A Gruesome Find

Imagine you’re going about your day when you come across something completely unexpected. Something, well, gruesome. The following stories, culled from Marion’s past, demonstrate that even in the most mundane situations can take a horrific turn.

boys find human head headline medium
The May 21st, 1934, Marion Star headline.

What the Boys Playing in the Dump Found

On May 21st, 1934, five boys playing at the city dumping grounds on Marion-Agosta Road found a human head. The boys, all of whom lived on Bennett Street, notified police. The county coroner, Dr. Axthelm, examined the head and determined it had been discarded by a medical school. According to the Star:

 He expressed the opinion that it is an elderly woman, probably a Negro. The head and some of the preserved face muscles were covered with a coat of shellac, and the veins and arteries were filled with a colored paste to enable students to study them.

Dr. Axthelm planned to forward the head to the Ohio State medical school.

The Discovery in the Erie Rail Yards

Strangely, on the very same day as the human head discovery, railroad workers unloading sheet metal at the Erie yards discovered three men in one of the freight cars. Two of the men, Arthur Wells and Leo Shultis, both of Poughkeepsie, had died instantly when a load of metal shifted and fell on them. The third man, Thomas O’Brien of Boston, was found alive but later died from his injuries at the city hospital. The three men had met up in Sharon, Pennsylvania, and were hoping to make their way to Mitchell, South Dakota, where Mr. O’Brien had family.

This story appeared in the Marion Star during the Great Depression when it was common for men to ride the rails from town to town looking for work.

The Murder of Violet Elswick

On the morning of December 6th, 1953, at another dump just east of the Little Scioto River in Green Camp, an unnamed Marion man – a “junk man” according to the Star – and his son were picking through the dump when they spotted a hand “showing above a pile of rocks, tin cans and other debris.”

elswick mug shotThe hand belonged to 31-year-old Violet Elswick, and investigators soon determined that someone had strangled her to death. When investigators later picked up her husband, 37-year-old Bert Elswick, for questioning, he quickly confessed to the crime.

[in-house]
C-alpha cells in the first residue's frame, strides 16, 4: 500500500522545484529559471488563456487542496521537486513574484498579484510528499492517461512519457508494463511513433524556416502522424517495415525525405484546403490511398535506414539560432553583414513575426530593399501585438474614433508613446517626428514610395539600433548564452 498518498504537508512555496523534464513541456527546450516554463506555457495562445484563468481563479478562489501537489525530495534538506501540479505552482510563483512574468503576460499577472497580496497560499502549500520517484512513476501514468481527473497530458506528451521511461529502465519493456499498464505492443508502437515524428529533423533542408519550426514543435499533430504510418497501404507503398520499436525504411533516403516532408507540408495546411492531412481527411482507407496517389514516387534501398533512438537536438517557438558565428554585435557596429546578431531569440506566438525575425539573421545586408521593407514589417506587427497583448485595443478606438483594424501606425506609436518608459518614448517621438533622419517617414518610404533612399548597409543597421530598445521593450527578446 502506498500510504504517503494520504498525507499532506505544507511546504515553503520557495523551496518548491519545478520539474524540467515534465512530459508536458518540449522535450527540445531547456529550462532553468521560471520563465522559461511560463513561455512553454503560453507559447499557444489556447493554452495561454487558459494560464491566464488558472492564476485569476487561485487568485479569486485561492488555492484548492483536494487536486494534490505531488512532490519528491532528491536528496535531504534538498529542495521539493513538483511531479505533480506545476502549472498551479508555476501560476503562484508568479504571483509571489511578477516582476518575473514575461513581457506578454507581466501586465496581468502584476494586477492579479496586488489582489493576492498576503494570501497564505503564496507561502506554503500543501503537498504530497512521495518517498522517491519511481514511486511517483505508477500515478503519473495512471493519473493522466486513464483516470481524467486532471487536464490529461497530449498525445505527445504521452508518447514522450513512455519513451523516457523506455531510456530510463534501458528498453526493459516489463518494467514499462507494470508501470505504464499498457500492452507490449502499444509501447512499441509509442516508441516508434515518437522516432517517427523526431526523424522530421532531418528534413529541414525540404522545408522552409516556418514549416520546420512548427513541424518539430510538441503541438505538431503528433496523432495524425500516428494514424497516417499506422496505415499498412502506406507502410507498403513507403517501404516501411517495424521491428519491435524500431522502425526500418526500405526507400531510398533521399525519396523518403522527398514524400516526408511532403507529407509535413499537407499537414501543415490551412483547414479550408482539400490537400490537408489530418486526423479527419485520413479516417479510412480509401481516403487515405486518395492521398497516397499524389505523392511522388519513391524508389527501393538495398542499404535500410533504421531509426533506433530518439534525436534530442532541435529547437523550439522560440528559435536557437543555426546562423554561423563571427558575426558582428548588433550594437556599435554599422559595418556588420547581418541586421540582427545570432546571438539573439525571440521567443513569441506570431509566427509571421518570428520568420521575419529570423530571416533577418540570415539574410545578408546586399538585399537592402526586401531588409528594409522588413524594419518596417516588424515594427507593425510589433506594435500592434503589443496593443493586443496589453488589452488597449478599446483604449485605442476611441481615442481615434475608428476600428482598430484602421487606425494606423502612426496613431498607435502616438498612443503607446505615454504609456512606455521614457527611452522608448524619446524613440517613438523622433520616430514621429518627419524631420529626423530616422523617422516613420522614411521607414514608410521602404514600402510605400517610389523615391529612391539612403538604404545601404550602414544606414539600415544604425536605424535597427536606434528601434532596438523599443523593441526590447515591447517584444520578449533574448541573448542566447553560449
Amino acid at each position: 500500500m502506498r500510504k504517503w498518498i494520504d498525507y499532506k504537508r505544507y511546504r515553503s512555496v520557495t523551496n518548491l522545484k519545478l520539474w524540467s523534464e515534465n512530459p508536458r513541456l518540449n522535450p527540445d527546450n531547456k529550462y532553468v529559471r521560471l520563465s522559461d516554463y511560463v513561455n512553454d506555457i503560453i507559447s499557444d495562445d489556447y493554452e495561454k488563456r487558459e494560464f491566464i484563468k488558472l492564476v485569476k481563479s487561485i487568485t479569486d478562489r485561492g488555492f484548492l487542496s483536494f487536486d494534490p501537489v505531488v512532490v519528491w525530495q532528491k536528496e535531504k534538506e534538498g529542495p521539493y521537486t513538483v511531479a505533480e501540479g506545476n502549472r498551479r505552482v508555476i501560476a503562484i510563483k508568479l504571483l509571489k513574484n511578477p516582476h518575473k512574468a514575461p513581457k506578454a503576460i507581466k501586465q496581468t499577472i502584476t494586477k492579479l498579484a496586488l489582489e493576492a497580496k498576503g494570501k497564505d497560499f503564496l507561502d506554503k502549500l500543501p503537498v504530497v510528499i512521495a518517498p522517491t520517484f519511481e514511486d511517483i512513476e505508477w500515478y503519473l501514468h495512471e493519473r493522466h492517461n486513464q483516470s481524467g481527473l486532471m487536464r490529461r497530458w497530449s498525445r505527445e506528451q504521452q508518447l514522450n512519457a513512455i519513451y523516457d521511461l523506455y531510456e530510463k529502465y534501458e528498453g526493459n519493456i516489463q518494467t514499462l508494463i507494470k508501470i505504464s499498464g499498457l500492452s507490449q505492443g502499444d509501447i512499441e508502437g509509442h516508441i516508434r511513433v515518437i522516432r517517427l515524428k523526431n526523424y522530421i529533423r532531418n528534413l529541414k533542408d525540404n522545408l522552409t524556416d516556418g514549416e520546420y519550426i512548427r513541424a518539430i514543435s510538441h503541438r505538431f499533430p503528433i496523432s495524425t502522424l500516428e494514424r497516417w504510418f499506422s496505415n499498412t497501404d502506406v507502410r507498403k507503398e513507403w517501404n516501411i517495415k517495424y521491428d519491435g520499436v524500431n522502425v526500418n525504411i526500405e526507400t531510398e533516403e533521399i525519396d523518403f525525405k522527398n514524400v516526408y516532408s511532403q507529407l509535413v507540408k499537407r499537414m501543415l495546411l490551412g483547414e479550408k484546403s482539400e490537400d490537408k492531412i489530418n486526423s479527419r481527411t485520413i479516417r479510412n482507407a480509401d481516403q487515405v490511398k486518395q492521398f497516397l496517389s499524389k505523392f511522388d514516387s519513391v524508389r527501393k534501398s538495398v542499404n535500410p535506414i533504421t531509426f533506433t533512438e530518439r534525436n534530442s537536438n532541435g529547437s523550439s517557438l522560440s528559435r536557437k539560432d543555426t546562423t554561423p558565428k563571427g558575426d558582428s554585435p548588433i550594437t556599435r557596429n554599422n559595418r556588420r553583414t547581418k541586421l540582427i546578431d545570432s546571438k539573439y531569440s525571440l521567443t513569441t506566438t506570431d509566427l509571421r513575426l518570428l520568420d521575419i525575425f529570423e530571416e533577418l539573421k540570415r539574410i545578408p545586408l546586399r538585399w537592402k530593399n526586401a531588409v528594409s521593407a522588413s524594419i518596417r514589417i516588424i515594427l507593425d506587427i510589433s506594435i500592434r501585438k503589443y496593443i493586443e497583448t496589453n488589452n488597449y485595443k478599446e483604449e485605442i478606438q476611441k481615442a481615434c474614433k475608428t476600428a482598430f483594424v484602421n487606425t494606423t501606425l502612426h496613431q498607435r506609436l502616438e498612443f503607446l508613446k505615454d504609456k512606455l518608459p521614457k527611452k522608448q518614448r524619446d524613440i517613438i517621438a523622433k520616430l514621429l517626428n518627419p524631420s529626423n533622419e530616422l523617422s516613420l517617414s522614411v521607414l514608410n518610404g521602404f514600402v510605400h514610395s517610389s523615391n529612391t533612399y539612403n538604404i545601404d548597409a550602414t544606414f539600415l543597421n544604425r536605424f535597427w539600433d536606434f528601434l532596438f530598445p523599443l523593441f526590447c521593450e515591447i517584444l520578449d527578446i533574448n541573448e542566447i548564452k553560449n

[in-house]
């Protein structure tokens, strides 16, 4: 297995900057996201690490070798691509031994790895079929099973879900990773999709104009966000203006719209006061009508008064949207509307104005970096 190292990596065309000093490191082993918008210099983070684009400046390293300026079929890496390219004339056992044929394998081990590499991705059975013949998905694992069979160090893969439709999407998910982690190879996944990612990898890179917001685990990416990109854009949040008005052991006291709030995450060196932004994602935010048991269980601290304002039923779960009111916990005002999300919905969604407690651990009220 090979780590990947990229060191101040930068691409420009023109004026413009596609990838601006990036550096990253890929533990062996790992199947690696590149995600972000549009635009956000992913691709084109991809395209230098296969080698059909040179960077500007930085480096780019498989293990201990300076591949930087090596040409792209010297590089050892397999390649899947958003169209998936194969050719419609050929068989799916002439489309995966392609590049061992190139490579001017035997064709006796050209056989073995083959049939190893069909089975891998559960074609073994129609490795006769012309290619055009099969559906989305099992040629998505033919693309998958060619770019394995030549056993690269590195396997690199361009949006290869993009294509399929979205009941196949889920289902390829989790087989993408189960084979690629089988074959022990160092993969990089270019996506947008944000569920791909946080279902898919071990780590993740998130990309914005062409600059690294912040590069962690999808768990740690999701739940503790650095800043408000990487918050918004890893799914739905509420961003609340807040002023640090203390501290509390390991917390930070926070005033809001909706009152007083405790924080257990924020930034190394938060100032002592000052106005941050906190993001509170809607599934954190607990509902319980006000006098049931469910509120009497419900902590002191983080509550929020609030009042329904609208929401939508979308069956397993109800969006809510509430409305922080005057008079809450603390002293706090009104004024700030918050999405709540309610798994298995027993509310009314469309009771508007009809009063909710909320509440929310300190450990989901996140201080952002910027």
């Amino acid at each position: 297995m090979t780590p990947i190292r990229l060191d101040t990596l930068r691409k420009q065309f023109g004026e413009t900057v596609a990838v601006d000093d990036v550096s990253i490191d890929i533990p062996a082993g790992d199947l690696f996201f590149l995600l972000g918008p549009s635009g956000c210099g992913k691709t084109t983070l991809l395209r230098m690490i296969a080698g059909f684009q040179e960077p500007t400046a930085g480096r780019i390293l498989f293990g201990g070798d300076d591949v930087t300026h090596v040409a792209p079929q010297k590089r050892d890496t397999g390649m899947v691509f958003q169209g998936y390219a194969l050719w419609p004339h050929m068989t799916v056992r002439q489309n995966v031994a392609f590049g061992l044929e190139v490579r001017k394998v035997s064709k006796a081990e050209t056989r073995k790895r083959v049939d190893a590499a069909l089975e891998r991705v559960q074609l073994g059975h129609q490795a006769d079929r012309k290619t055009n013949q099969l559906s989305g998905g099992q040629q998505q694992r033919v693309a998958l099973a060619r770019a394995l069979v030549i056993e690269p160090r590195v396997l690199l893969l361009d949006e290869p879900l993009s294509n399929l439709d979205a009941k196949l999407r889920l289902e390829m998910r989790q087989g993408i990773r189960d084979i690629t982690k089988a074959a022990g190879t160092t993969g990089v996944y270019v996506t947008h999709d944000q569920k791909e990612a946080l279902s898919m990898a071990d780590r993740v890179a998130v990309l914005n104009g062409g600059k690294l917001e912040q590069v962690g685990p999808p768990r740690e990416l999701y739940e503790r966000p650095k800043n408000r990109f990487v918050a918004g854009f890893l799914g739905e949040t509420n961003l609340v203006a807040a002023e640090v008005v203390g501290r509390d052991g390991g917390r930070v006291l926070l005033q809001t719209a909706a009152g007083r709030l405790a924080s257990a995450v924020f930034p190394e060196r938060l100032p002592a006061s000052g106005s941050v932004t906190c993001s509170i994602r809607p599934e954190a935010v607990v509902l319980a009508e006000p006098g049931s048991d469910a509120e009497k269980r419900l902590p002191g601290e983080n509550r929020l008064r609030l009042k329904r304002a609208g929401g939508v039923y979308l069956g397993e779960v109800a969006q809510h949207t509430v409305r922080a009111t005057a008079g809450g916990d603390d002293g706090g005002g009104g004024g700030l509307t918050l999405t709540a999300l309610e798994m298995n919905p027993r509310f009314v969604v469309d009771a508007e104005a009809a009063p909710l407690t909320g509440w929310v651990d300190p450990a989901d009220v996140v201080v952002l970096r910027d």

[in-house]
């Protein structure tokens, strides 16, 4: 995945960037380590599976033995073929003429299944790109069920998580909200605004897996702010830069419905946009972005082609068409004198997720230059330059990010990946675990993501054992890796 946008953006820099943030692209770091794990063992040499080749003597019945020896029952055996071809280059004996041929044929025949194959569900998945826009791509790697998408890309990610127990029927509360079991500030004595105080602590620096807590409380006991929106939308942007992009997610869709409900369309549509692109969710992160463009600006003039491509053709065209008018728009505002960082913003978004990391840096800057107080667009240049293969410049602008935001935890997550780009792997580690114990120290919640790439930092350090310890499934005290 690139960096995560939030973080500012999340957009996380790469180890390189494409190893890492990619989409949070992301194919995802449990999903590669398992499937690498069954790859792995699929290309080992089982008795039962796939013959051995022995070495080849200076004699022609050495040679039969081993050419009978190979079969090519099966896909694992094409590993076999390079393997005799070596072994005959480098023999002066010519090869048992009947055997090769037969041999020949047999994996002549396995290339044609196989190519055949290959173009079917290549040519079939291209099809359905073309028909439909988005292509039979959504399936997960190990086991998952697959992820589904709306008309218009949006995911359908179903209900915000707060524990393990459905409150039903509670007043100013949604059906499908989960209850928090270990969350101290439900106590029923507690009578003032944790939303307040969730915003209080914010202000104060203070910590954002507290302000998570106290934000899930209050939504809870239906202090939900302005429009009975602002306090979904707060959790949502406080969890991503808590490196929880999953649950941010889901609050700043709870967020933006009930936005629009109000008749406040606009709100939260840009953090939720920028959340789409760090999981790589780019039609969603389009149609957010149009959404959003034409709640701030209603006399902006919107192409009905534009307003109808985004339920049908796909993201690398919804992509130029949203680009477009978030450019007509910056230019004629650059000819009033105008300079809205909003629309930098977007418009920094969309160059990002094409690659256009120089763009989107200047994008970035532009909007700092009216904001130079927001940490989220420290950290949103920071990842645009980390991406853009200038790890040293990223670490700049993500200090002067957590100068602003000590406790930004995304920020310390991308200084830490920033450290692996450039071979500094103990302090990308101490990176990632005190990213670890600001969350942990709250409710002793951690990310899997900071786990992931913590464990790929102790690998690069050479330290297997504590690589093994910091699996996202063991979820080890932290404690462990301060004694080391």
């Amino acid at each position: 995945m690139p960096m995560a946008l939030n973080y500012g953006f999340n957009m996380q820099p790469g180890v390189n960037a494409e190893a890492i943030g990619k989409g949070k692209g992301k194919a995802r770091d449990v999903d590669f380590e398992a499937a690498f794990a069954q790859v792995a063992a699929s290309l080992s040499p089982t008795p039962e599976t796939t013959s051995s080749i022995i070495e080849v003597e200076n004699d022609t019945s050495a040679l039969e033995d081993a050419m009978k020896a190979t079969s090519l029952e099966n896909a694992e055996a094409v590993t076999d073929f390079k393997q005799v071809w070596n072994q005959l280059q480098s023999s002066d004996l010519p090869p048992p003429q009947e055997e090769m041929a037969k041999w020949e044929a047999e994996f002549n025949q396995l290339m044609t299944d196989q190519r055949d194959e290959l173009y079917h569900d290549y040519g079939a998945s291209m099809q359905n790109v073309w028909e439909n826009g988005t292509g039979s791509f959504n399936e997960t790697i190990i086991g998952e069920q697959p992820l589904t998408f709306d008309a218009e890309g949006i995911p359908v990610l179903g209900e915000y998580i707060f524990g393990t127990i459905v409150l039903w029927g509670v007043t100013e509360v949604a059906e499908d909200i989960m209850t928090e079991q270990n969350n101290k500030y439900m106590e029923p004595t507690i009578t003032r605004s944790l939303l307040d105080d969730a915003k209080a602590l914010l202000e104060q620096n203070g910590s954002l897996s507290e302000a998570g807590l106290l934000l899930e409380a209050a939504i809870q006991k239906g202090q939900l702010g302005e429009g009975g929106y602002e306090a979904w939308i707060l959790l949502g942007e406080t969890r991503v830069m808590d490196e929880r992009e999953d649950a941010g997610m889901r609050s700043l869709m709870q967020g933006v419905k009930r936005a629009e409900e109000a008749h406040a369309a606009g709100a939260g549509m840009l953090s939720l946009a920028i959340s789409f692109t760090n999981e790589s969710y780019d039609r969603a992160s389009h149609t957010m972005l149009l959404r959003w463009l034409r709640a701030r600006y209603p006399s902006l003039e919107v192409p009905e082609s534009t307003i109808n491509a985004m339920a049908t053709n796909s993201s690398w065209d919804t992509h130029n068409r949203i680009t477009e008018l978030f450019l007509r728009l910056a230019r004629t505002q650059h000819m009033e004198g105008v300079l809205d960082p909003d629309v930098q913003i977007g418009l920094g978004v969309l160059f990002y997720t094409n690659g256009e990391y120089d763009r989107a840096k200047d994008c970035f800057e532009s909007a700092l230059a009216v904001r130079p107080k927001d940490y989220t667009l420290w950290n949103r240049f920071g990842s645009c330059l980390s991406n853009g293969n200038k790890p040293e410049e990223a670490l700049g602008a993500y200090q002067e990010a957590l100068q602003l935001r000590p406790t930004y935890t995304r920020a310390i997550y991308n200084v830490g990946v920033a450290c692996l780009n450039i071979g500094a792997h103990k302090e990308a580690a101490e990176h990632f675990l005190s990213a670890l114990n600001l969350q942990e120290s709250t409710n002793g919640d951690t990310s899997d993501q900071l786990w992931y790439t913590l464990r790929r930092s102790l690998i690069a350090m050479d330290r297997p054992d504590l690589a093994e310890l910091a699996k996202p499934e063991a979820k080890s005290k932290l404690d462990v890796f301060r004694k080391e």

Both Violet and Bert had checkered pasts. Violet Elswick had served two years in the Marysville Reformatory for Women after she burned down a house near Martel. Bert Elswick had served time in a Maryland prison for armed robbery.

Though originally from the Ironton area, both had ended up in Marion, presumably to see if their fortunes improved. They didn’t. At the time of his arrest, Bert was only marginally employed doing odd jobs, mostly as a welder. The two were sharing a dilapidated 6’ by 12’ shack with a man named William Baker on the north side of the Little Scioto River in Green Camp.

According to the confession Bert gave to investigators, after spending the evening drinking in both Marion and Green Camp taverns, the two had gone to the dump, which was a few hundred yards way from the shack, to search for a bottle of wine they had hidden there earlier. They got into an argument, and Violet hit Bert in the nose. Losing control, Bert grabbed her by the throat and strangled her. After she slumped to the ground, he told investigators he sat there drinking wine for a time and “thinking what to do.” Eventually, he went back to the shack and passed out until investigators came knocking the next morning.

On March 26th, 1954, a common pleas jury found Bert Elswick guilty of manslaughter, and he received a sentence of one to twenty years at the Ohio Penitentiary. He died in 1985 at the age of 69 in Ironton, Ohio.